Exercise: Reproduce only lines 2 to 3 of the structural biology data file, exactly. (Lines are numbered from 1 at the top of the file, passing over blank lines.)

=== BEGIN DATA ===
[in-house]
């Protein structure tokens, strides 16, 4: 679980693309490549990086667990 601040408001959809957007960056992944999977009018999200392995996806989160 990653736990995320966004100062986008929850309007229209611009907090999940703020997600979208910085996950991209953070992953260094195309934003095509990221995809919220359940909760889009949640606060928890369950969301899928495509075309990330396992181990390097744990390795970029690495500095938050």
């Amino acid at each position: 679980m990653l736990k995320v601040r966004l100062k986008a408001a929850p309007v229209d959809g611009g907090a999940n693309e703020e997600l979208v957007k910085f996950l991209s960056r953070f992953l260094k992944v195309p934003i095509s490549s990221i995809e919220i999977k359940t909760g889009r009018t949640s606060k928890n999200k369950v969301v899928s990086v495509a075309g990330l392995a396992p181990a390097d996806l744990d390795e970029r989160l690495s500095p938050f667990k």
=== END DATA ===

């Protein structure tokens, strides 16, 4: 679980693309490549990086667990 601040408001959809957007960056992944999977009018999200392995996806989160 990653736990995320966004100062986008929850309007229209611009907090999940703020997600979208910085996950991209953070992953260094195309934003095509990221995809919220359940909760889009949640606060928890369950969301899928495509075309990330396992181990390097744990390795970029690495500095938050």
């Amino acid at each position: 679980m990653l736990k995320v601040r966004l100062k986008a408001a929850p309007v229209d959809g611009g907090a999940n693309e703020e997600l979208v957007k910085f996950l991209s960056r953070f992953l260094k992944v195309p934003i095509s490549s990221i995809e919220i999977k359940t909760g889009r009018t949640s606060k928890n999200k369950v969301v899928s990086v495509a075309g990330l392995a396992p181990a390097d996806l744990d390795e970029r989160l690495s500095p938050f667990k």